Thursday, August 30, 2012

Oatka Creek Park • August 29

Great Blue Heron. The juvenile herons are becoming a bit of a fixture along the creek of late. There are at least two that are hanging around pretty reliably.

Monarch. There has been a bit of a Monarch population explosion along the creek. Instead of one or two, there are now half a dozen or more. The rest of the park has seen a similar increase of Monarchs flying about, too.

Spotted Sandpiper. Tonight someone in the park was telling me that these birds breed in the park along the creek, as if this were common knowledge. It may be for some, but a check of the New York State Bird Breeding Atlas, 2nd edition, lists this species as only a "probable" breeder in area that includes the northern half of Oatka Creek Park. (The park straddles two atlas blocks.) In this case, I would believe this person based on my person observations and discussions with those behind the atlas about how hard it is to cover the state in detail with too few observers available. (Atlas observers are all volunteers. By the way, the field work for the 3rd edition atlas begins in 2020, so get ready!) Fortunately, he had fairly detailed information about where to look for their nesting sites. Now that that I know where to look, I'll be looking next spring!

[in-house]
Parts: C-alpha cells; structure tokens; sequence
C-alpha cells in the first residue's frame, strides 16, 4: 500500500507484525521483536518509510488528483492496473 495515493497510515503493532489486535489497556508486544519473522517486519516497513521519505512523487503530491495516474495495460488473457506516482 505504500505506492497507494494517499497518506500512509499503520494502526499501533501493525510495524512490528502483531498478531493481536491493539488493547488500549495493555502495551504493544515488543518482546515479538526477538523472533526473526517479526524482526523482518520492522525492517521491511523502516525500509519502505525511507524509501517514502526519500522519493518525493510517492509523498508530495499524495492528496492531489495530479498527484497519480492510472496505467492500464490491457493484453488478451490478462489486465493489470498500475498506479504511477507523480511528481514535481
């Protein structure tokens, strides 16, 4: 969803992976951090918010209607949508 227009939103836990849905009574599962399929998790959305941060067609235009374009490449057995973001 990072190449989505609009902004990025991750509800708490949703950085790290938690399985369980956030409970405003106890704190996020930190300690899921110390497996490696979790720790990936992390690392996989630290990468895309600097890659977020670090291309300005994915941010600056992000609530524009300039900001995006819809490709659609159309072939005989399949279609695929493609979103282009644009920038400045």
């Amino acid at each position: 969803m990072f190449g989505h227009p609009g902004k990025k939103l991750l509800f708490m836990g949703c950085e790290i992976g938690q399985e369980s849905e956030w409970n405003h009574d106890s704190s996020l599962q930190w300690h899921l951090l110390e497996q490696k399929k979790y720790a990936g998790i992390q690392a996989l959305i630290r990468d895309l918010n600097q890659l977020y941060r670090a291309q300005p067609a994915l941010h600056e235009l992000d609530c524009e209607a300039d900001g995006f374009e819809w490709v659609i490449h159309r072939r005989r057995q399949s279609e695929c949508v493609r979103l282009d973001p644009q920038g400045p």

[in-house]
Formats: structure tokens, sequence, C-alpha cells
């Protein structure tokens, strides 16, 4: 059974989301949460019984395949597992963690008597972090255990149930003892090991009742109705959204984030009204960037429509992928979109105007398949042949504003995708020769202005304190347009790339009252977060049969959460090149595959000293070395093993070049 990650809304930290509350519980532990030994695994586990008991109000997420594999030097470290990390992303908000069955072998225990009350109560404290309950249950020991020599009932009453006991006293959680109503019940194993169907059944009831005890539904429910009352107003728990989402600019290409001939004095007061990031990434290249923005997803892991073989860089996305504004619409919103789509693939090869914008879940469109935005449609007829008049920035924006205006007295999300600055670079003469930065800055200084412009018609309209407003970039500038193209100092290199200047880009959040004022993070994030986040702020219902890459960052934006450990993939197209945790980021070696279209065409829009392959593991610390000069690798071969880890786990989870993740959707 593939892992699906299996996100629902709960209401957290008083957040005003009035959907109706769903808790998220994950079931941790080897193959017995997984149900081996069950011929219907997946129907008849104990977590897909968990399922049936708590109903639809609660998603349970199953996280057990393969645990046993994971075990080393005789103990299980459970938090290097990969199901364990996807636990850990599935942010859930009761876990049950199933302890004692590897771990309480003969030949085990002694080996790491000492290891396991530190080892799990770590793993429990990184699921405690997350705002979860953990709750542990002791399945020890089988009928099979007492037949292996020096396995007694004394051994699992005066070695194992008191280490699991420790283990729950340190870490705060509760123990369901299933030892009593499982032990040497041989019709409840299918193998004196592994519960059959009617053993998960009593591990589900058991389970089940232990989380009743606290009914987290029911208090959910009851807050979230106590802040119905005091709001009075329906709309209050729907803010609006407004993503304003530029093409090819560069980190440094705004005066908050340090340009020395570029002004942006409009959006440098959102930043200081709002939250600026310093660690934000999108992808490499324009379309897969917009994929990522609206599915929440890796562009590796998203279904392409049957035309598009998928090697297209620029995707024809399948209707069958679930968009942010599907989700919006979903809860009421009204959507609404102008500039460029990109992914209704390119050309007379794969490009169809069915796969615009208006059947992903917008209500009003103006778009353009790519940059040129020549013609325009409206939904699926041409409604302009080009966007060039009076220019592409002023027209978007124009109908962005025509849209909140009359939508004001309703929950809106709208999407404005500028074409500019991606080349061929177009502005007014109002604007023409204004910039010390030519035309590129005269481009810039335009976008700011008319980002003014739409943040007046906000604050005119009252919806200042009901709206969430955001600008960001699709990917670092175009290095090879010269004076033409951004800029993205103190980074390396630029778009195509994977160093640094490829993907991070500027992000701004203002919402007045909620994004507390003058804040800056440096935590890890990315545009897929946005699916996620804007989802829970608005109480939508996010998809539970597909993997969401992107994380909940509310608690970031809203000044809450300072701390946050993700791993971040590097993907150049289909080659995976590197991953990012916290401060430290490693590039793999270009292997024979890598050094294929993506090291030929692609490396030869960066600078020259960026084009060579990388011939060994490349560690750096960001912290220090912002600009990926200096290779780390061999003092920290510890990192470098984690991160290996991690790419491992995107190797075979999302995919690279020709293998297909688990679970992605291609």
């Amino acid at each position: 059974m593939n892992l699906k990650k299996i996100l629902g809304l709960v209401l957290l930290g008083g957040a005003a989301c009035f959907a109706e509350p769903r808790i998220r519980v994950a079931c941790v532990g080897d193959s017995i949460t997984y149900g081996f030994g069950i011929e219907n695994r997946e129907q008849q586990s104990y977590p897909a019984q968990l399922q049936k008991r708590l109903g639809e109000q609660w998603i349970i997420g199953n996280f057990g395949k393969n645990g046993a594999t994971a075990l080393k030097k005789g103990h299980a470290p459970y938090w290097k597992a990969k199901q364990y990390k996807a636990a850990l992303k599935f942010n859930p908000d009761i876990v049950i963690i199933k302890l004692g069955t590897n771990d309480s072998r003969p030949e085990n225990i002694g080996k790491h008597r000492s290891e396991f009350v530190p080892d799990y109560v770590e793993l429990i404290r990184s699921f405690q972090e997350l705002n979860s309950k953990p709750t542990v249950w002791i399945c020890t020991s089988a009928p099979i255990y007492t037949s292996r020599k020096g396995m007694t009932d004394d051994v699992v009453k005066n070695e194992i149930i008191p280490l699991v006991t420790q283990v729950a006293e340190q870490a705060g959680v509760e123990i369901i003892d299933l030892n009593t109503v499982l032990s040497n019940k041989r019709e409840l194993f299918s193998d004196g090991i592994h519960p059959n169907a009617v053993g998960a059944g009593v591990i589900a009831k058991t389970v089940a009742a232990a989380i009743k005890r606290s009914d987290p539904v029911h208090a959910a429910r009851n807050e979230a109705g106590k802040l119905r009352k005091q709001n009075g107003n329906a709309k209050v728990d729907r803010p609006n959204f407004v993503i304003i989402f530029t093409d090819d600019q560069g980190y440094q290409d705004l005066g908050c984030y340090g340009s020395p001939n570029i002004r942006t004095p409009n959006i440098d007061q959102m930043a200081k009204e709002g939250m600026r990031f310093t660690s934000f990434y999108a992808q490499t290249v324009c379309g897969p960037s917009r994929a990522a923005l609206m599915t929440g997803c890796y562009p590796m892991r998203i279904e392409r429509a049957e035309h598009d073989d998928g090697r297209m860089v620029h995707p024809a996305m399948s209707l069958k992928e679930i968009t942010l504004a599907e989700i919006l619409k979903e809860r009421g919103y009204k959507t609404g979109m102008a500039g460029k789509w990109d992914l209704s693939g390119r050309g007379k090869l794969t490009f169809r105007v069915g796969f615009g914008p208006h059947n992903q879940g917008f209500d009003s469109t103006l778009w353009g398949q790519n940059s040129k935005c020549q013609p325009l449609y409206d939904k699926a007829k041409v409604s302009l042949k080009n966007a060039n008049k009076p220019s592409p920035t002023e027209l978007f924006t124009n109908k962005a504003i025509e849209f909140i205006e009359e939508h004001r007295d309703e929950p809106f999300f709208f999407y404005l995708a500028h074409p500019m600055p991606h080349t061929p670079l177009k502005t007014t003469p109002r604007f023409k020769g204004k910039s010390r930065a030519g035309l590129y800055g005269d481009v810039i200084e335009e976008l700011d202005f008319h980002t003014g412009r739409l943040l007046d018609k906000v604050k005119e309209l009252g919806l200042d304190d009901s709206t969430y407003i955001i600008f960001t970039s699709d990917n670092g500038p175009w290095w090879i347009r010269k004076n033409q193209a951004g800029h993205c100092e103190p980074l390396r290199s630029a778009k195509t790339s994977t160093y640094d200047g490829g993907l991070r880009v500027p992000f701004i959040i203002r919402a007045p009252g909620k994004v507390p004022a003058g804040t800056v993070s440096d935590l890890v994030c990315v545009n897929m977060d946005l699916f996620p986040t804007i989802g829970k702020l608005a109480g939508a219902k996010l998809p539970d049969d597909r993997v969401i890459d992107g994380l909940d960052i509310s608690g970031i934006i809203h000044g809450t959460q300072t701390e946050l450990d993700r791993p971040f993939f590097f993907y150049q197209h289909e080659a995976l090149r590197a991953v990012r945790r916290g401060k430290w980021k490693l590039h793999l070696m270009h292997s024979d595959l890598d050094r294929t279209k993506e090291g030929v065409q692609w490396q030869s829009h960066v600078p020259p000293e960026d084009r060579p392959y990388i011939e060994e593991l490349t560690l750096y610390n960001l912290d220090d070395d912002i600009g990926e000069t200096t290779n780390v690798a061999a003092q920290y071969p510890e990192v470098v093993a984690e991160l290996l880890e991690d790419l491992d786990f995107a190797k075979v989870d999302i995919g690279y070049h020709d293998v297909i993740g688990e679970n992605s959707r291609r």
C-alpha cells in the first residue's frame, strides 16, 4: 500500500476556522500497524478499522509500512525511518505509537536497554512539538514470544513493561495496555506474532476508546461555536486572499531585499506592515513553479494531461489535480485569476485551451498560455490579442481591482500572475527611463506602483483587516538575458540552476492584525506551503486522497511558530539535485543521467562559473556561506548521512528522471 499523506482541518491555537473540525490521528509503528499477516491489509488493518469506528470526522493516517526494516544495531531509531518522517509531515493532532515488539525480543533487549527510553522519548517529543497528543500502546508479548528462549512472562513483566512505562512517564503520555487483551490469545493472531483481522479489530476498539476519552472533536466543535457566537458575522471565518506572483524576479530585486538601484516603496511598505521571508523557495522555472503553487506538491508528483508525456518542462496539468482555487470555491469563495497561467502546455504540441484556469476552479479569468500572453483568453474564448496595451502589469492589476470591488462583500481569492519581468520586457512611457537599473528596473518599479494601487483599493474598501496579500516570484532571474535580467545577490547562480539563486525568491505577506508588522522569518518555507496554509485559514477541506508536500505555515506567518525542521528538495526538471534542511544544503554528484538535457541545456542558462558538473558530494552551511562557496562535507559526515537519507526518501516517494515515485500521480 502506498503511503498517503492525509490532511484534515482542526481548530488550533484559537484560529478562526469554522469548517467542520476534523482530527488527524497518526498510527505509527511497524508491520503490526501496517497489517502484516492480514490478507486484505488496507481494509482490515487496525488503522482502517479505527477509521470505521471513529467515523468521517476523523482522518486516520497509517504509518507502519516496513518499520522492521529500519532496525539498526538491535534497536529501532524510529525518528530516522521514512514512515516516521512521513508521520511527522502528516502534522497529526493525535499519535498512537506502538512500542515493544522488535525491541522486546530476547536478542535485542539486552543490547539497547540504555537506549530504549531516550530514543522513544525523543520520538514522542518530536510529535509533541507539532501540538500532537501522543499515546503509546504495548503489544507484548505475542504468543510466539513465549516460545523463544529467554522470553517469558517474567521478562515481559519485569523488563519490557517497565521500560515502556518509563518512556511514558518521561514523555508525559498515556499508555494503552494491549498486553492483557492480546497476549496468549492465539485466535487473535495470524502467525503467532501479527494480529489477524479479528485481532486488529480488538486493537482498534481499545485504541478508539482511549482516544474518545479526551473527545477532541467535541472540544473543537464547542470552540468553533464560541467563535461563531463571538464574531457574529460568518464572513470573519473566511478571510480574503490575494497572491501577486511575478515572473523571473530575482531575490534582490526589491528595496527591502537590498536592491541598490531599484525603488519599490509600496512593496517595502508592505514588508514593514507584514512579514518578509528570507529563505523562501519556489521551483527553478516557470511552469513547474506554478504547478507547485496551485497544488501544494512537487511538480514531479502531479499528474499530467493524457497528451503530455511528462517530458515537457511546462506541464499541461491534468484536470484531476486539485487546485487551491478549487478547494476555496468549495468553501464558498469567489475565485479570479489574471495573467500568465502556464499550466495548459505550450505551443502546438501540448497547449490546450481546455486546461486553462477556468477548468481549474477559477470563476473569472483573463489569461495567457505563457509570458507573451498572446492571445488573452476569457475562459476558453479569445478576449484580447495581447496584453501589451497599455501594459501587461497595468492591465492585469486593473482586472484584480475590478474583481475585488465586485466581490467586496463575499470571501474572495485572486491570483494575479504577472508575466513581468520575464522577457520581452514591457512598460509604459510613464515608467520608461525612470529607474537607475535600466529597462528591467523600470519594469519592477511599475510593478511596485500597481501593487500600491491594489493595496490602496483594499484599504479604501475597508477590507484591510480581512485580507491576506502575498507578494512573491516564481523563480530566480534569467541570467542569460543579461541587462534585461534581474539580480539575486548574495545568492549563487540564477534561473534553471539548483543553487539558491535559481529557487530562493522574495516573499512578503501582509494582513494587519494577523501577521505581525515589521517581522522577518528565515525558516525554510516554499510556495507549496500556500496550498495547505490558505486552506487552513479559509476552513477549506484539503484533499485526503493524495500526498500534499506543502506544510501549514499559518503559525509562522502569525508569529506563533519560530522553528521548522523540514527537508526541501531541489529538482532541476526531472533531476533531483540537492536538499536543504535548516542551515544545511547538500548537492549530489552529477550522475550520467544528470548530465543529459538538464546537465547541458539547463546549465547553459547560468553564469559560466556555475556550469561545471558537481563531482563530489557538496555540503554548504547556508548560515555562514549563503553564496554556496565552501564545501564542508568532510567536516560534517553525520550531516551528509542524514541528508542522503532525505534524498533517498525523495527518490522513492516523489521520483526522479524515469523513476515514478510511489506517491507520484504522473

Baltimore Oriole. More birds are beginning to emerge from hiding, it seems, like this juvenile.

Eastern Wood-Pewee. These birds are *very* vocal right now, in stark contrast to most other species. They are also cool customers, not seeming to be very disturbed by my proximity.

Eastern Wood-Pewee. "Pee-a-wee! Pee-wee!"

Indigo Bunting. This juvenile, that I encountered a couple weeks ago along the creek, is still in the same area. It was giving machine gun "spitting" calls. It's a wonder I got a picture with its bill closed!

Belted Kingfisher. My daily picture.

Downy Woodpecker. Woodpecker activity from multiple species has picked up sharply this week, too.